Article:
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What to Do with An Inherited Mortgage


The right of inheritance applies to all property, including properties with mortgages attached to them. If you inherit a mortgaged property, a number of questions and concerns may pop up, including whether the mortgage can be assumed. You'll probably wonder how to record the deed and take title to the property.

Here are a few tips to consider when managing an inherited mortgage:

  • Since the home is left to you via a will, you'll now have to work with the lender to get details and information about the mortgage.
  • You'll have to gather all the mortgage documents, especially the one that says who services the mortgage. You or your family attorney will need to call the servicer to notify the company of the death. Chances are, the firm will want a copy of the death certificate before you can move forward. The servicer will update the documents and tell you how much is left on the mortgage and how much the mortgage payment is. With this information, you can decide how to deal with the remainder of the mortgage.
  • Start making loan payments; otherwise, the house may go into foreclosure.
  • You can pay the mortgage off completely and keep the property — maybe lease out the house.

You can't be forced to take possession of anything bequeathed to you. You may already have a home loan payment and simply not be able to afford to take on another. You can sell the properties or instruct the properties' mortgage lenders to foreclose.

Here's something else to consider: Mortgaged properties can come with property taxes owed, liens attached and even estate taxes due. You can hope that the estate's executor already has addressed back property taxes and other liens before passing it on. Mortgage liens, property taxes and other liens attached to properties survive the death of their owners — unfortunately.

The reason you can't just assume inherited mortgages relates to the mortgages' due-on-sale clause — a clause in a loan or promissory note that stipulates that the full balance of the loan may be called due (to be repaid in full) upon sale or transfer of ownership of the property used to secure the note. The lender has the right, but not the obligation, to call the note due in such a circumstance. You may decide to keep the mortgages in your deceased relative's name.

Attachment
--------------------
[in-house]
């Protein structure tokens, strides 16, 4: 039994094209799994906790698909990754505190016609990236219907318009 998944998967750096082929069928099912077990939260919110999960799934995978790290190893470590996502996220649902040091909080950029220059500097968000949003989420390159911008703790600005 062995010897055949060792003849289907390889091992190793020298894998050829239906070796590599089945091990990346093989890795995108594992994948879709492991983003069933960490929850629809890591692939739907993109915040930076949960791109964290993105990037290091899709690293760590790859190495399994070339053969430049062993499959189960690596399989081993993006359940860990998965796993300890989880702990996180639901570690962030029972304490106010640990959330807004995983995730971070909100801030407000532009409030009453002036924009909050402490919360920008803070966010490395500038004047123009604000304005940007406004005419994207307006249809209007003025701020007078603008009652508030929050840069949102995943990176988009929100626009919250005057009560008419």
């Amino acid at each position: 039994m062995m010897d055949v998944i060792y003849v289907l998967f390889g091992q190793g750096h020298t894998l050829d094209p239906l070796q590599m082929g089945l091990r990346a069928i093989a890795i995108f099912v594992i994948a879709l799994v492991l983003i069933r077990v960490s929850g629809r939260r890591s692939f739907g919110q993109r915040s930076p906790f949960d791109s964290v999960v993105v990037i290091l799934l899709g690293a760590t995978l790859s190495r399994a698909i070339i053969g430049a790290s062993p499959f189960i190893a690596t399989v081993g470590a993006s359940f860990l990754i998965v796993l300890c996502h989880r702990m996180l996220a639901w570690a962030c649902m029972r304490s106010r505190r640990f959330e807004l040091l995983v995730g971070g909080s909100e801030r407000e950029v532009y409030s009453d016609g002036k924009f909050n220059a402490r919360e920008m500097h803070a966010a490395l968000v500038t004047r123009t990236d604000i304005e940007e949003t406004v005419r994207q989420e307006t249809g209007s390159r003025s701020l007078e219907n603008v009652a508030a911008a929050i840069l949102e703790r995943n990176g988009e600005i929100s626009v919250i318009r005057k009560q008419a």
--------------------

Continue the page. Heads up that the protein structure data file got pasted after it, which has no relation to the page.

It's best to contact professionals, who will be there to "rescue" you when the whole process makes you feel completely lost. It's difficult to read legalese, so don't sign or agree to anything you don't understand. And don't hesitate to ask if you have any specific questions.

If there was a co-signer on the mortgage, that person is now responsible for making the mortgage payments. If there's no co-signer and no one else in line to inherit the home, and you've been named in the will, you can keep the bank or lender from seizing the assets to cover the remainder of the loan. If you keep lines of communication open, you can prevent the bank from selling the house to try to recoup the debt. By taking the property's title and recording the deed, you'll establish actual ownership.

If your loved one purchased mortgage life insurance, then the insurance company will cut a check to pay the remainder of the mortgage to pay off the home. It's worth a shot to see if this is the case.

The regulations surrounding estates and mortgages can be complex, so consulting a professional is a good idea to make sure you are aware of your options and obligations.



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Katz Nannis + Solomon PC
Katz Nannis + Solomon PC
800 South Street Suite 250
Waltham, MA 02453
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Our firm provides the information in this e-newsletter for general guidance only, and does not constitute the provision of legal advice, tax advice, accounting services, investment advice, or professional consulting of any kind. The information provided herein should not be used as a substitute for consultation with professional tax, accounting, legal, or other competent advisers. Before making any decision or taking any action, you should consult a professional adviser who has been provided with all pertinent facts relevant to your particular situation. Tax articles in this e-newsletter are not intended to be used, and cannot be used by any taxpayer, for the purpose of avoiding accuracy-related penalties that may be imposed on the taxpayer. The information is provided "as is," with no assurance or guarantee of completeness, accuracy, or timeliness of the information, and without warranty of any kind, express or implied, including but not limited to warranties of performance, merchantability, and fitness for a particular purpose.
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